Today, the Federal Aviation Administration (FAA) issued National Part 139 Cert Alert 18-06 to clarify the requirements for hands-on portable fire extinguisher training provided in conjunction with approved 139.321 (e)(1) supervisory fire safety courses. In April, the FAA issued Cert Alert 18-03, appearing to indicate that hands-on fire extinguisher training required the extinguishing of an actual fire – a position that conflicted with long-time industry practice allowing simulated fires when actual fires were prohibited or impractical. Based upon feedback from NATA member companies, NATA staff met with FAA officials to discuss the impracticality of requiring actual live fire during all training.
Now, Cert Alert 18-06 specifically allows for the use of realistic training devices when live fire is prohibited or impractical. Additionally, Cert Alert 18-06 provides details on other requirements of hands-on fire extinguisher training.
Any questions regarding Cert Alert 18-06 or FAR 139.321 training should be directed to firstname.lastname@example.org.
Last week, NATA wrapped up another successful Advanced Line Service Workshop at Austin Executive Airport in Texas. ALS workshops include a unique mix of technical and service training with sessions on motivation and leadership techniques, customer service training, misfueling prevention, Spill Prevention Control and Countermeasures (SPCC) training, and the impact of human factors on aviation ground handling. Guest speakers Collin Self of Facet Filters and Keith Clark of Phillips 66 led sessions on aviation fuel filtration, quality control and misfueling prevention. Attendees received hands-on fire extinguisher training during a live fire demonstration conducted by West Chicago Fire Department.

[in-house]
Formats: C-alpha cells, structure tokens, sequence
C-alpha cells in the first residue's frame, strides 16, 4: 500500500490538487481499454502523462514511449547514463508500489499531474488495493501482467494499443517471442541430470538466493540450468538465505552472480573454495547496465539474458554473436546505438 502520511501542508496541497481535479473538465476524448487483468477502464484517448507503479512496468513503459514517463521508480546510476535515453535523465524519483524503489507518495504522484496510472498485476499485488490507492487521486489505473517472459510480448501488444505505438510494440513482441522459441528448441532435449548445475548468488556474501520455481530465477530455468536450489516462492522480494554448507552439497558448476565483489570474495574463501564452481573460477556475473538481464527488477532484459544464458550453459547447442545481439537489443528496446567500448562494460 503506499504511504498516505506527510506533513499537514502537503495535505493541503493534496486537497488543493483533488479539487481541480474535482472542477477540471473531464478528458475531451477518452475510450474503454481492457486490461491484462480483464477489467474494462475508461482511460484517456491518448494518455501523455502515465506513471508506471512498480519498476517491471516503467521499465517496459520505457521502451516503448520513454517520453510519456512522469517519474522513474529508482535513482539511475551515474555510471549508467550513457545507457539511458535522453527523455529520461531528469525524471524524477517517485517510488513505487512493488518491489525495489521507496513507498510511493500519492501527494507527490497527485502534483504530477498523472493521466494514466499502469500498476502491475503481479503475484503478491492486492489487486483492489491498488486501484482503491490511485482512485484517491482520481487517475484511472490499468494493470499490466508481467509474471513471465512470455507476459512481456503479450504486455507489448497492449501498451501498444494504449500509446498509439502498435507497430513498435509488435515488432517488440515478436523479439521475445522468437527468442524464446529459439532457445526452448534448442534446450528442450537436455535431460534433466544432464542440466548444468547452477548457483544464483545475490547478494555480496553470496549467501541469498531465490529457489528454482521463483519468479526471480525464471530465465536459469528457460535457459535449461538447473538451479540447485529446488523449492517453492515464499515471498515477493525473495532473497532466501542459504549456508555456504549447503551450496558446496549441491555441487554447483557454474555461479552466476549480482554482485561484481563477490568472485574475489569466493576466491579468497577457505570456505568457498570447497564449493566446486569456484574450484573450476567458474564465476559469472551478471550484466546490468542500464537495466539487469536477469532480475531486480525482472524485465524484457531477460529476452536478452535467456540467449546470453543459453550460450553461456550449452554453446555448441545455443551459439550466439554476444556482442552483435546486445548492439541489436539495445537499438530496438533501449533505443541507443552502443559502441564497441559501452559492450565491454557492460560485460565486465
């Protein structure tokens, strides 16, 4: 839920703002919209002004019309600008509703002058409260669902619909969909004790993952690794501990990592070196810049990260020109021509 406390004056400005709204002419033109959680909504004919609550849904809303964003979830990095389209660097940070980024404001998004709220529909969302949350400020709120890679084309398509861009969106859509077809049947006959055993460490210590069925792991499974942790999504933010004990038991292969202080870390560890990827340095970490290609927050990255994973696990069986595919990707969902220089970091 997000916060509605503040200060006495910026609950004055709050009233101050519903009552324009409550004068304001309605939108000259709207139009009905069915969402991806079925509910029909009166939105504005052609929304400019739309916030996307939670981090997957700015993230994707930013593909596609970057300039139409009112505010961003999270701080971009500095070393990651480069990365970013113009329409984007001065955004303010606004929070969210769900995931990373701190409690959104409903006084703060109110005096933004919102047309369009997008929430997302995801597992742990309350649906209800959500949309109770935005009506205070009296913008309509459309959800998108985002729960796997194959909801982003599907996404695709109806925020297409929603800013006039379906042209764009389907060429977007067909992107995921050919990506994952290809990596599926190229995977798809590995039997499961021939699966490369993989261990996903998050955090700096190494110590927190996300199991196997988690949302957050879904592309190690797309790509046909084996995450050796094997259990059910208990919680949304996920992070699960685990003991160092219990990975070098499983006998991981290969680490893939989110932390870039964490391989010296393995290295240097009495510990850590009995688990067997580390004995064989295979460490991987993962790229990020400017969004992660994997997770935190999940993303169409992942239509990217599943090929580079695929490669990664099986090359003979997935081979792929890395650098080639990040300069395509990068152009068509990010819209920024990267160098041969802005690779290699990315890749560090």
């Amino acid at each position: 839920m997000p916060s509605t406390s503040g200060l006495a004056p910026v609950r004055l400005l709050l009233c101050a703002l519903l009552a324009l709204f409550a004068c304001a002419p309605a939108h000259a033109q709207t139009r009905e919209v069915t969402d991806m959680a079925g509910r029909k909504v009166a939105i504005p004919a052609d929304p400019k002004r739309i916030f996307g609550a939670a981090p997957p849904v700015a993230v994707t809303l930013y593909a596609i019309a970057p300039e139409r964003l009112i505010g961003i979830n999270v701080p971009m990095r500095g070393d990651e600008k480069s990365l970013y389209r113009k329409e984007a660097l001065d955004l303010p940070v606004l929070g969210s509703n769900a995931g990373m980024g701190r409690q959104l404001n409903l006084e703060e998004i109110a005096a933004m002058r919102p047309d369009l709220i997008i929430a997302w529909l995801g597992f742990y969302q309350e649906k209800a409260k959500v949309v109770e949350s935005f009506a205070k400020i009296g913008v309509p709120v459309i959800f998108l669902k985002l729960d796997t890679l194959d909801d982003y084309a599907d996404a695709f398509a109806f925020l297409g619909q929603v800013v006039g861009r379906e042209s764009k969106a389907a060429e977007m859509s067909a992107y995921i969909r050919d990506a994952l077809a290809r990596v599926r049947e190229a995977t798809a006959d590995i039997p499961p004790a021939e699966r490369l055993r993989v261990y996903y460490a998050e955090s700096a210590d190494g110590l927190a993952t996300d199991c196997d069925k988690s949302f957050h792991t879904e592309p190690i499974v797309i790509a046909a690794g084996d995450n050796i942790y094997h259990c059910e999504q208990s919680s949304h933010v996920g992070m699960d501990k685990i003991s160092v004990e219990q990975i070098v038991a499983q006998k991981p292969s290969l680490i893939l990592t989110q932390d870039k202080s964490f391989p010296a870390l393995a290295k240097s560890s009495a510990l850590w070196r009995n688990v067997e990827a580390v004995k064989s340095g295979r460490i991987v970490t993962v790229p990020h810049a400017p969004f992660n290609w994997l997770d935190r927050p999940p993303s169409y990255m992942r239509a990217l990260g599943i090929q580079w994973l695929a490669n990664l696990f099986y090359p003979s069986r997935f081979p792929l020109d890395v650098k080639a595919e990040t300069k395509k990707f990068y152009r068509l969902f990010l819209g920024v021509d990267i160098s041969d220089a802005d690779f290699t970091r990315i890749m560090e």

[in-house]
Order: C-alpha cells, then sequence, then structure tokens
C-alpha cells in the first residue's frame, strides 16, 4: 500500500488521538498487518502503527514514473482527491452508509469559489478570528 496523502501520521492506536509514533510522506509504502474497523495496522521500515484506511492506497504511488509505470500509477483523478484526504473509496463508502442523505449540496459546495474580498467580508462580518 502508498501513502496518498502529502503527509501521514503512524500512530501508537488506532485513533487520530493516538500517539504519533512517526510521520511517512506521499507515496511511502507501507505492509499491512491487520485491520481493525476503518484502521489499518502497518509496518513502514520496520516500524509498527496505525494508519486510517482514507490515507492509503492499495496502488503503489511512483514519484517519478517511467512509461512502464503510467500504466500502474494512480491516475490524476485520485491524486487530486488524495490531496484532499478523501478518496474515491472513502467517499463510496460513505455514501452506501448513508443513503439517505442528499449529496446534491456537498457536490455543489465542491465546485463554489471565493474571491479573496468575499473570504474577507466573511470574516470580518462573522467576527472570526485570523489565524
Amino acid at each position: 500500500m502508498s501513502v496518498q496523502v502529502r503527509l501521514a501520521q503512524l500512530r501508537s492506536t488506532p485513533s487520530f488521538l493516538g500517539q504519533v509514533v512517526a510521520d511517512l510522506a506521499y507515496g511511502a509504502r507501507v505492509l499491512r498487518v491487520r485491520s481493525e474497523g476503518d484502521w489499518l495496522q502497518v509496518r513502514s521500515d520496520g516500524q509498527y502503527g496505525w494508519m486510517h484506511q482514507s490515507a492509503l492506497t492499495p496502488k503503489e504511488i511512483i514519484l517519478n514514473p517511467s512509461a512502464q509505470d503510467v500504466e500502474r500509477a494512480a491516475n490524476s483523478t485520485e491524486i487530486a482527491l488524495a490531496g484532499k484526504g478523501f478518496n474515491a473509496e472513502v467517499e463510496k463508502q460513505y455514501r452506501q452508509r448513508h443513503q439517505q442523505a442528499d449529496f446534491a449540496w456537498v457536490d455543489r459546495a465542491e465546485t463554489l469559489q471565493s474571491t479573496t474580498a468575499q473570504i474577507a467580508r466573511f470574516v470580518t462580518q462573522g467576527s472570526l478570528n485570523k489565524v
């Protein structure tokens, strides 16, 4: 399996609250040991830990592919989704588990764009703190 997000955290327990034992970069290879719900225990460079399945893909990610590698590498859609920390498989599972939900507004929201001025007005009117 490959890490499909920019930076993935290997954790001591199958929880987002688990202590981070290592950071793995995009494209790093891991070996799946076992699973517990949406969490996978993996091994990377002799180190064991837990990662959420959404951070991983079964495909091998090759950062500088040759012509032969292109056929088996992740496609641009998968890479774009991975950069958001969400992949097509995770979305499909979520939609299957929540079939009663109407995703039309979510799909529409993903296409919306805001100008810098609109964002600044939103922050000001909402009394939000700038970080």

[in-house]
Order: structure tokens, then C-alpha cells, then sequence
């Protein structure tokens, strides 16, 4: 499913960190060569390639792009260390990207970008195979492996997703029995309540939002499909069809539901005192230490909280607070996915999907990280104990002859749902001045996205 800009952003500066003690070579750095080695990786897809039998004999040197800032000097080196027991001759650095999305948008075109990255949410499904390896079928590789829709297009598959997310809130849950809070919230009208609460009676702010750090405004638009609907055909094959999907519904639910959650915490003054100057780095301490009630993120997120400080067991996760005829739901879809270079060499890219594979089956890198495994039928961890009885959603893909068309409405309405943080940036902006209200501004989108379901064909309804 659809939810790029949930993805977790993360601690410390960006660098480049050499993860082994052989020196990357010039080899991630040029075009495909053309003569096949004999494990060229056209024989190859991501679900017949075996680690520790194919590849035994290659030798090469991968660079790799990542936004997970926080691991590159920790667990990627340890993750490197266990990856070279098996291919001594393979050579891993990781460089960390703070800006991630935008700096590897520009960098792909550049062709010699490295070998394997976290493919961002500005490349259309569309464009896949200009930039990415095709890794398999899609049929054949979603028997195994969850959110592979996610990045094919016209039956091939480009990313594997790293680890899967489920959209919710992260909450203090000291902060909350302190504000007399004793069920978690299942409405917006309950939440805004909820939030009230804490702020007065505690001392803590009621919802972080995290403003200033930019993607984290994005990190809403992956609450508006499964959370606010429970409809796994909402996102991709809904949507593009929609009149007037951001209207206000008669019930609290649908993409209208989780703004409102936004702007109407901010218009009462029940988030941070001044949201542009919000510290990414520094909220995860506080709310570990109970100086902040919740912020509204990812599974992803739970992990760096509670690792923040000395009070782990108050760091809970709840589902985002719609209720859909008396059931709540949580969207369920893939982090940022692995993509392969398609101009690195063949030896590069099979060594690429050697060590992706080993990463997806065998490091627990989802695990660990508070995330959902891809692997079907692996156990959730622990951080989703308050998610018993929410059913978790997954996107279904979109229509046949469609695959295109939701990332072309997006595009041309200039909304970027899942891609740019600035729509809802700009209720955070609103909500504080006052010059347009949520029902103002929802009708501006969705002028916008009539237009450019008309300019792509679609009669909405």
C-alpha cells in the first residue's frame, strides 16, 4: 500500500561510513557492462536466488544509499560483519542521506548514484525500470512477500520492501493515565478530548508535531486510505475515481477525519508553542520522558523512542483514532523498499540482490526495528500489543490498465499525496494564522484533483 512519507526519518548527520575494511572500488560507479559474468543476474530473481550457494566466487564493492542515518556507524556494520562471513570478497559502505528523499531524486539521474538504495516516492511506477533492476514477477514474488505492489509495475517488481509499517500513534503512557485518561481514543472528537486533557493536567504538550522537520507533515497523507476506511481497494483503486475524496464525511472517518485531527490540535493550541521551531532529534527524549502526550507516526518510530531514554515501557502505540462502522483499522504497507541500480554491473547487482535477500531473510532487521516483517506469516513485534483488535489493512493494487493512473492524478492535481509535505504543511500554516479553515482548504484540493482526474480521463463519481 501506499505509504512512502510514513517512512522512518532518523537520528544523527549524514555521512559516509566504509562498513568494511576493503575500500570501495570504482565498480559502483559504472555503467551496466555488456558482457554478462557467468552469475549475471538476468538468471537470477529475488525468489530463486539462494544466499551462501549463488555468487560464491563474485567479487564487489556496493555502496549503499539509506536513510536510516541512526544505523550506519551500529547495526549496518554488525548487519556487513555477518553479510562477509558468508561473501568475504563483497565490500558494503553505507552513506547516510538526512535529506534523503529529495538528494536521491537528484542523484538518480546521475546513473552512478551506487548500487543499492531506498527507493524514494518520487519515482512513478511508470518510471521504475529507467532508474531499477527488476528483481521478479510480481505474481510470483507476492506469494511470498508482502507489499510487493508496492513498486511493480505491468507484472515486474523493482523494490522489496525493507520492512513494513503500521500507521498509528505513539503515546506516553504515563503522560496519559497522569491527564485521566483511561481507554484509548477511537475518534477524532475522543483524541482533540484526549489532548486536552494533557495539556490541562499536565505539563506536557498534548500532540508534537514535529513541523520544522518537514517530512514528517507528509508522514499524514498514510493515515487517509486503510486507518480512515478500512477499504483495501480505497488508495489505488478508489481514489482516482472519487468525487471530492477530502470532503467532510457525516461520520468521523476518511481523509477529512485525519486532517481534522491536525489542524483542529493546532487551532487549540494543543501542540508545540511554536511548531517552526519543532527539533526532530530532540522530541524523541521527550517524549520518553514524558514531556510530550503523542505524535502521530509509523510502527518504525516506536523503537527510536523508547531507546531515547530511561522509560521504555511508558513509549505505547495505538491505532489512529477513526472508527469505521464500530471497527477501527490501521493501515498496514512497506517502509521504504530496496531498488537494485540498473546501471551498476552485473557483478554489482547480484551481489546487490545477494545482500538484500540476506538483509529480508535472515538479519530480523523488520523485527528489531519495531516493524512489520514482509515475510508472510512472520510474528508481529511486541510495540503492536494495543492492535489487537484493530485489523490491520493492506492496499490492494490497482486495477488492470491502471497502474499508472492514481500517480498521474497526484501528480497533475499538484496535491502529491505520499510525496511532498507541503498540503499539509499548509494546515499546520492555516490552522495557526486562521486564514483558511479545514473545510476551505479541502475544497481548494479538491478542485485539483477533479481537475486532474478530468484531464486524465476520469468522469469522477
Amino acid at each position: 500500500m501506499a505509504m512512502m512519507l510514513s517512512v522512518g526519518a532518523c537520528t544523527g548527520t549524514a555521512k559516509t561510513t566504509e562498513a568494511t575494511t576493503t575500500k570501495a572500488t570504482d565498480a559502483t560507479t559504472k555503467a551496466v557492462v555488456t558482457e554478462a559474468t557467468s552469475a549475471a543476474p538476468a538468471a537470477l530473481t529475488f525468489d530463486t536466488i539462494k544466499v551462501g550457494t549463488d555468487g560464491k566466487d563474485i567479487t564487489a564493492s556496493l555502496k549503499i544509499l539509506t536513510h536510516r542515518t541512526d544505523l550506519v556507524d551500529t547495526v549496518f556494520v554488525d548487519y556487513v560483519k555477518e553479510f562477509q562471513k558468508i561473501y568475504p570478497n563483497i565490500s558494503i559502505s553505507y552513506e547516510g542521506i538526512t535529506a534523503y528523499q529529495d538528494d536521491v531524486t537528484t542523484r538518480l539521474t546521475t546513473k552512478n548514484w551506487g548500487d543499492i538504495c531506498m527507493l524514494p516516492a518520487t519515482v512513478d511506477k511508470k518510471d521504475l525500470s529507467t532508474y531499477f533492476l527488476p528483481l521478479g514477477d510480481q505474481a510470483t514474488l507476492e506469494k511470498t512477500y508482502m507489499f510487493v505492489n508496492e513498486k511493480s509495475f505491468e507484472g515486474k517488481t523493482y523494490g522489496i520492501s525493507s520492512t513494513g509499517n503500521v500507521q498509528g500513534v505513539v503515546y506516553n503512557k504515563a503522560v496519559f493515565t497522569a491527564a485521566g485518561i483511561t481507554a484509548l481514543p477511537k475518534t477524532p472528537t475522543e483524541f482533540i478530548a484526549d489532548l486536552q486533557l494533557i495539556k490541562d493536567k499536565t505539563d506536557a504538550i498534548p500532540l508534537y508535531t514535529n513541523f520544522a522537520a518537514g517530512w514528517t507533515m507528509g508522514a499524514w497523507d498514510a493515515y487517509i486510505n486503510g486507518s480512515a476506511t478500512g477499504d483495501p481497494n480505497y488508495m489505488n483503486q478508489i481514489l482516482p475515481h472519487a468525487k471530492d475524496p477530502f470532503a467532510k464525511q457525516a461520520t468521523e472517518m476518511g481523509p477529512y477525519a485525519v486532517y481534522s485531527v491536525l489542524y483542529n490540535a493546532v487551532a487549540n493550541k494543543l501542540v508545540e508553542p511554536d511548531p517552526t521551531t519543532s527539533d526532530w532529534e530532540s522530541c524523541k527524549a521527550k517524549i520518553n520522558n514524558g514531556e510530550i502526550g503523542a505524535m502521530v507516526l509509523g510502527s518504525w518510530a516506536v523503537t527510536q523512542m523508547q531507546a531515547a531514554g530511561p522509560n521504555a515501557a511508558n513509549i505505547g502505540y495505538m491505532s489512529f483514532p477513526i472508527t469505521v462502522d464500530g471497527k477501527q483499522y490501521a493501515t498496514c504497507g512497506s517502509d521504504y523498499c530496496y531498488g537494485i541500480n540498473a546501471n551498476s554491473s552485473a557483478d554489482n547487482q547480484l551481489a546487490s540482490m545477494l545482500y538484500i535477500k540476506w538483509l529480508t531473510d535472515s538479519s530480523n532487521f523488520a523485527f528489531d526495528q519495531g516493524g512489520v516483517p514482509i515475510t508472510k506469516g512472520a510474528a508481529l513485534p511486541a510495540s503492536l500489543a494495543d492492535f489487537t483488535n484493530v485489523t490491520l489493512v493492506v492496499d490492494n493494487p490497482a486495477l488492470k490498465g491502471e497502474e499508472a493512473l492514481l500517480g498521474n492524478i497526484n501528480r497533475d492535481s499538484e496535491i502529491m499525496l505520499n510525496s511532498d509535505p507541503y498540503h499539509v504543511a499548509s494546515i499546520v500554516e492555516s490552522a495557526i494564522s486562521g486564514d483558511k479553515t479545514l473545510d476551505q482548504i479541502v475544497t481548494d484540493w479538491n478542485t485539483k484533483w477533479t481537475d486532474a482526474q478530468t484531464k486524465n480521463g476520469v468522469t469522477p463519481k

NATA would like to thank Jodie Kaluza and all the staff at Austin Executive Airport for making this event possible. We also appreciate Facet Filters for sponsoring the remaining 2018 ALS Workshops!
There are only 2 more ALS workshops left for this year! Click here for dates and registration information.
Gammon Technical Products recently announced they are offering free status indicator decals for their differential pressure gauges (0-30 psi scale range). The decals feature a color-coded system that make the gauge easier to read: green is good, yellow indicates concern, and red means STOP!
For ease of use, the decals can be affixed to the side of the scale not being referenced (psi or bar), so that the red color starts at the critical change-out number. In most cases, the change-out number will be 15psi, 1 bar or equal.
The decals are being offered free of charge through June 30th, 2018, and will cost $3.25 each as of July 1st. To order (Part # GTP 9721) contact Gammon Technical Products at (732) 223-4600 or email@example.com.
For questions on differential pressure and selecting your change-out number, contact firstname.lastname@example.org.
NATA Safety 1st is currently redeveloping its online training content to incorporate improvements and new features suggested by our members and users. As part of this process, we are seeking new photographs of ground handling activities, such as aircraft fuel and oil servicing, quality control checks, and towing operations. If your company is interested in sharing photos of ground handling operations at your facilities, and possibly having these images featured in the redeveloped NATA Safety 1st training program, please contact our Trainer/Content Manager Steve Berry at email@example.com.